There’s a bawdy streak to the movie, too, from Marlowe and Wiles’s conversation about Gravely, with Marlowe saying “no man has crossed her threshold before” and Wiles answering, “Someone’s got to be first.” There’s also a great deal of giggling when we learn that, in exchange for his paintings, Marlowe declined money but asked instead for a double bed. And of course, there’s the well-known line MacLaine delivers after Rogers and Marlowe kiss: “Lightly, Sam. I have a very short fuse.” Ahem.

The cast is a delight, helping to keep things light despite a murder and the chance that someone – or all of them – might be arrested. Forsythe is full of brash energy whether he’s teasing the local spinster, haggling with an art collector or trading quips with MacLaine, who gives as good as she gets. (Hitchcock would always say he discovered MacLaine.) Gwenn has fun with his role, too, letting his sea captain spin ever more ridiculous yarns of Turks running amok with machetes and so forth. This was Gwenn’s last film role with Hitchcock; he was 78 at the time.

“The Trouble with Harry” bears more than a passing resemblance to Shakespearean comedies like “Twelfth Night,” with its bucolic setting, its endless coincidences (really, how can so many people stumble upon that body?), a clueless authority figure, and, of course, romantic pairings. About half the movie was shot on location in Vermont, but bad weather made it necessary to relocate to the Paramount backlot. Before leaving Vermont, Hitch had the crew box up an enormous number of fallen leaves, which were then spray painted and pinned to trees on the new sets. The location shooting may be the most beautiful Hitchcock had filmed since “The Manxman,” shot on the Isle of Man.

Through the 1950s, Hitchcock had built a crew of trusted associates who served him well on “The Trouble with Harry,” including Associate Producer and Second Unit Director Herbert Coleman, who scouted the locations for this film, and cinematographer Robert Burk, who captured the blazing color of the fall foliage. Screenwriter John Michael Hayes, on his third consecutive movie with Hitch, drew on his own New England upbringing to replicate the cadences of the locals, keeping the script lively, fun and fast paced.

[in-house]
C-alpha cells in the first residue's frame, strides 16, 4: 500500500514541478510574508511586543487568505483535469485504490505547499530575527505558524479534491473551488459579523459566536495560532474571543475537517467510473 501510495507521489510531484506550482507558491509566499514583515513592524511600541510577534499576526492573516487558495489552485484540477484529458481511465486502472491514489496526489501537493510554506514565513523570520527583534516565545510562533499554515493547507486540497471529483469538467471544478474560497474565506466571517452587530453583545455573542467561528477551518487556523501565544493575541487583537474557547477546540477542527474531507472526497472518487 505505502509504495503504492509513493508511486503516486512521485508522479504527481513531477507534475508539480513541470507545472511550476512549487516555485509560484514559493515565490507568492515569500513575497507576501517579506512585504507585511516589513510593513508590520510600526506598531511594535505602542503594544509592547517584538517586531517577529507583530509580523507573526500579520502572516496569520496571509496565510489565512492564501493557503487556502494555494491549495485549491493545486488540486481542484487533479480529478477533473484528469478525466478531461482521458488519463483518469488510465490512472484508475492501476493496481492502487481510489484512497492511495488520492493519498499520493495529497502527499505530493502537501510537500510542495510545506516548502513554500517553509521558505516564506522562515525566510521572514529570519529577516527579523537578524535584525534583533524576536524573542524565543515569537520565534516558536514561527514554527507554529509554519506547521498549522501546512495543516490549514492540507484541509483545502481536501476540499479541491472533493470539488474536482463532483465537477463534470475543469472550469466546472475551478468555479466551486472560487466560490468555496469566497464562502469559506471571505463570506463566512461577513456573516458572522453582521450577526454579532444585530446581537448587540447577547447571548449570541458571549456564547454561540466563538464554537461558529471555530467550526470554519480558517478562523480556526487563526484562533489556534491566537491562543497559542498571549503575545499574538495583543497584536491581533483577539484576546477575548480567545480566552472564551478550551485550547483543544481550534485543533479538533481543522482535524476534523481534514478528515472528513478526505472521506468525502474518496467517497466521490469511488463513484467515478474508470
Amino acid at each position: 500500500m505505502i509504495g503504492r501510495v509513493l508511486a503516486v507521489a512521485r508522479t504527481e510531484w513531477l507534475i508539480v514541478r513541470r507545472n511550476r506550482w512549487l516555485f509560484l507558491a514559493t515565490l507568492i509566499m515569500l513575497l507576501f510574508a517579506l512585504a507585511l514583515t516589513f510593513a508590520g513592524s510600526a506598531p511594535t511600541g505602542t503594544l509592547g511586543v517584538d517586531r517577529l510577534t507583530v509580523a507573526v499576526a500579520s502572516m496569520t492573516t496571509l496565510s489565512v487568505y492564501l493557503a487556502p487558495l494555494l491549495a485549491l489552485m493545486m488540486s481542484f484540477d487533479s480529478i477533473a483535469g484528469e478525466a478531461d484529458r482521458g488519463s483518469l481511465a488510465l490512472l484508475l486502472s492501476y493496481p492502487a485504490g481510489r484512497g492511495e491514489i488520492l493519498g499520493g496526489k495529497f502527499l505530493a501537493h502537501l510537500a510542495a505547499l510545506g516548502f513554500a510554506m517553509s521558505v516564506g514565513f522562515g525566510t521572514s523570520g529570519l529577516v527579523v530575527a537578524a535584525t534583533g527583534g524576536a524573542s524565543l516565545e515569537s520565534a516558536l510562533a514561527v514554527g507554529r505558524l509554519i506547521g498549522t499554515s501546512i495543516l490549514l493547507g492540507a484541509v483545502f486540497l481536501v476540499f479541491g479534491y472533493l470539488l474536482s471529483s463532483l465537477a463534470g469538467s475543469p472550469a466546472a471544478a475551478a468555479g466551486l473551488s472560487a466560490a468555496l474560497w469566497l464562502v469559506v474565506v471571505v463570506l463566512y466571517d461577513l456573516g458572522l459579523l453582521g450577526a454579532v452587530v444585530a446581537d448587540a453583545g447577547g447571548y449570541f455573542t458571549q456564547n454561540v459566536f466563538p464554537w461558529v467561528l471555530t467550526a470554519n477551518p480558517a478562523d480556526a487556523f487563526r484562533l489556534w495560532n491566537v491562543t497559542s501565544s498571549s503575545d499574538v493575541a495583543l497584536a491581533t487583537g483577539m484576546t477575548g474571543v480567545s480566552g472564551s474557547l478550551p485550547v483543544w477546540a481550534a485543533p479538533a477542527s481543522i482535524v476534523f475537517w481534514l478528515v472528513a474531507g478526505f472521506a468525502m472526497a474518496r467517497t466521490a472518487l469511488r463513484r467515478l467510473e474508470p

Most important, this film featured a score by composer Bernard Herrmann, who would work with Hitchcock on seven more films in the next ten years. Here, the score is bright and playful, emphasizing the farcical feel of the plot; at times, it even seems to propel the action, using plucked strings to echo the characters’ steps as though they were in a cartoon. In his best work with Hitchcock, Herrmann’s scores would enhance the story, setting the tone and pointing to important plot points.

Hitchcock also continues to edge closer to featuring an original pop song in this movie, with the song “Flaggin’ the Train to Tuscaloosa,” written by the great jazz composer and inventor Raymond Scott, whose songs were often heard in 1940s Warner Bros. cartoons. As in “Rear Window,” the new song is not heard in a fully orchestrated and performed rendition; here, it’s sung informally by Sam Marlowe as he wanders around the town. This would change in Hitchcock’s next film, “The Man Who Knew Too Much,” when Doris Day sings “Que Sera Sera.”